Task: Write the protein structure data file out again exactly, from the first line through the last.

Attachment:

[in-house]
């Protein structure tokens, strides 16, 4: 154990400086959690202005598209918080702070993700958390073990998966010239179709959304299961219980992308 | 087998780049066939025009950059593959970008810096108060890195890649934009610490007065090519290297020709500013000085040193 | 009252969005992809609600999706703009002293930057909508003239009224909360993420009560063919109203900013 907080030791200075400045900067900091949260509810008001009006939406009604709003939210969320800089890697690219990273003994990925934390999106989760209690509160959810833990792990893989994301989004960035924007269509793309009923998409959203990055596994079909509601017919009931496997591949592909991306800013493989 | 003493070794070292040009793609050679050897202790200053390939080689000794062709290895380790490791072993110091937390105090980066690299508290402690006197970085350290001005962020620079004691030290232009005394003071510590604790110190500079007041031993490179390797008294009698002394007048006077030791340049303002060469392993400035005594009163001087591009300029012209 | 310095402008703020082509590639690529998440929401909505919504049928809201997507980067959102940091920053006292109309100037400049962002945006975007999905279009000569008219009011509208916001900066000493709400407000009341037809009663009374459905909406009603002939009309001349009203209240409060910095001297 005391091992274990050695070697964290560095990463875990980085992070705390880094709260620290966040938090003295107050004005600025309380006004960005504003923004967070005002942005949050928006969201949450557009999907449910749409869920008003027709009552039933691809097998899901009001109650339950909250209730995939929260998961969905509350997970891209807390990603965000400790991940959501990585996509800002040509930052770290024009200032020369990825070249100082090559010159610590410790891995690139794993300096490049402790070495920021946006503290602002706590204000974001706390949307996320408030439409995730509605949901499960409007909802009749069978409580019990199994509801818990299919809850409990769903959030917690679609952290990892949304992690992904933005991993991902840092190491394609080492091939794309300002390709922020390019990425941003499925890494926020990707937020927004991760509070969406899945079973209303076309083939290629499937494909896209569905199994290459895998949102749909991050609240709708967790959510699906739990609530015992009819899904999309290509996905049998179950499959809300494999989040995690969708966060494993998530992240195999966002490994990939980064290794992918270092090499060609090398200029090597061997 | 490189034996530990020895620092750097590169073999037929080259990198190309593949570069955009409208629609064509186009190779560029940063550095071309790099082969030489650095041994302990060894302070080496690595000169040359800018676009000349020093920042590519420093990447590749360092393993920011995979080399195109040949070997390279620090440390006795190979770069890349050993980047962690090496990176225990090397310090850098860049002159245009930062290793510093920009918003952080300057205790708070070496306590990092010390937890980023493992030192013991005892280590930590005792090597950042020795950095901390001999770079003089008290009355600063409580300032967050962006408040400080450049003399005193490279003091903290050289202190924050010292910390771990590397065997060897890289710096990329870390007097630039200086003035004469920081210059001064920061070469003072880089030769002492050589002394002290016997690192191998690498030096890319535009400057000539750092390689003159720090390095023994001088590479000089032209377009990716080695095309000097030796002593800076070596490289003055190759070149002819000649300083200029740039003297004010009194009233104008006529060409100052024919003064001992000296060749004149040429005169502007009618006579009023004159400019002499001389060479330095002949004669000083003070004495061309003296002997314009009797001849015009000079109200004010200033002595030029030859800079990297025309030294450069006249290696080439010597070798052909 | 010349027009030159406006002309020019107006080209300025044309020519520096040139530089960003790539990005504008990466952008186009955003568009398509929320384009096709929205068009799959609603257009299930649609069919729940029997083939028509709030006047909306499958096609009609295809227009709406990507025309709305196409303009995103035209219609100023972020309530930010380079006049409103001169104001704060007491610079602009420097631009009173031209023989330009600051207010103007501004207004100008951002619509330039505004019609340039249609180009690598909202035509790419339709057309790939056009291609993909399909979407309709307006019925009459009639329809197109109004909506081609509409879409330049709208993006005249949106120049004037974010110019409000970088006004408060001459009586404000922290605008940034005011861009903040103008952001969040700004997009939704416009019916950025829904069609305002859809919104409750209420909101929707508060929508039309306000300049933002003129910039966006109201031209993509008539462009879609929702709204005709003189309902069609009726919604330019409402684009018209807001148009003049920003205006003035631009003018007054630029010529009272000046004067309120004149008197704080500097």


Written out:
[in-house]
């Protein structure tokens, strides 16, 4: 154990400086959690202005598209918080702070993700958390073990998966010239179709959304299961219980992308 | 087998780049066939025009950059593959970008810096108060890195890649934009610490007065090519290297020709500013000085040193 | 009252969005992809609600999706703009002293930057909508003239009224909360993420009560063919109203900013 907080030791200075400045900067900091949260509810008001009006939406009604709003939210969320800089890697690219990273003994990925934390999106989760209690509160959810833990792990893989994301989004960035924007269509793309009923998409959203990055596994079909509601017919009931496997591949592909991306800013493989 | 003493070794070292040009793609050679050897202790200053390939080689000794062709290895380790490791072993110091937390105090980066690299508290402690006197970085350290001005962020620079004691030290232009005394003071510590604790110190500079007041031993490179390797008294009698002394007048006077030791340049303002060469392993400035005594009163001087591009300029012209 | 310095402008703020082509590639690529998440929401909505919504049928809201997507980067959102940091920053006292109309100037400049962002945006975007999905279009000569008219009011509208916001900066000493709400407000009341037809009663009374459905909406009603002939009309001349009203209240409060910095001297 005391091992274990050695070697964290560095990463875990980085992070705390880094709260620290966040938090003295107050004005600025309380006004960005504003923004967070005002942005949050928006969201949450557009999907449910749409869920008003027709009552039933691809097998899901009001109650339950909250209730995939929260998961969905509350997970891209807390990603965000400790991940959501990585996509800002040509930052770290024009200032020369990825070249100082090559010159610590410790891995690139794993300096490049402790070495920021946006503290602002706590204000974001706390949307996320408030439409995730509605949901499960409007909802009749069978409580019990199994509801818990299919809850409990769903959030917690679609952290990892949304992690992904933005991993991902840092190491394609080492091939794309300002390709922020390019990425941003499925890494926020990707937020927004991760509070969406899945079973209303076309083939290629499937494909896209569905199994290459895998949102749909991050609240709708967790959510699906739990609530015992009819899904999309290509996905049998179950499959809300494999989040995690969708966060494993998530992240195999966002490994990939980064290794992918270092090499060609090398200029090597061997 | 490189034996530990020895620092750097590169073999037929080259990198190309593949570069955009409208629609064509186009190779560029940063550095071309790099082969030489650095041994302990060894302070080496690595000169040359800018676009000349020093920042590519420093990447590749360092393993920011995979080399195109040949070997390279620090440390006795190979770069890349050993980047962690090496990176225990090397310090850098860049002159245009930062290793510093920009918003952080300057205790708070070496306590990092010390937890980023493992030192013991005892280590930590005792090597950042020795950095901390001999770079003089008290009355600063409580300032967050962006408040400080450049003399005193490279003091903290050289202190924050010292910390771990590397065997060897890289710096990329870390007097630039200086003035004469920081210059001064920061070469003072880089030769002492050589002394002290016997690192191998690498030096890319535009400057000539750092390689003159720090390095023994001088590479000089032209377009990716080695095309000097030796002593800076070596490289003055190759070149002819000649300083200029740039003297004010009194009233104008006529060409100052024919003064001992000296060749004149040429005169502007009618006579009023004159400019002499001389060479330095002949004669000083003070004495061309003296002997314009009797001849015009000079109200004010200033002595030029030859800079990297025309030294450069006249290696080439010597070798052909 | 010349027009030159406006002309020019107006080209300025044309020519520096040139530089960003790539990005504008990466952008186009955003568009398509929320384009096709929205068009799959609603257009299930649609069919729940029997083939028509709030006047909306499958096609009609295809227009709406990507025309709305196409303009995103035209219609100023972020309530930010380079006049409103001169104001704060007491610079602009420097631009009173031209023989330009600051207010103007501004207004100008951002619509330039505004019609340039249609180009690598909202035509790419339709057309790939056009291609993909399909979407309709307006019925009459009639329809197109109004909506081609509409879409330049709208993006005249949106120049004037974010110019409000970088006004408060001459009586404000922290605008940034005011861009903040103008952001969040700004997009939704416009019916950025829904069609305002859809919104409750209420909101929707508060929508039309306000300049933002003129910039966006109201031209993509008539462009879609929702709204005709003189309902069609009726919604330019409402684009018209807001148009003049920003205006003035631009003018007054630029010529009272000046004067309120004149008197704080500097």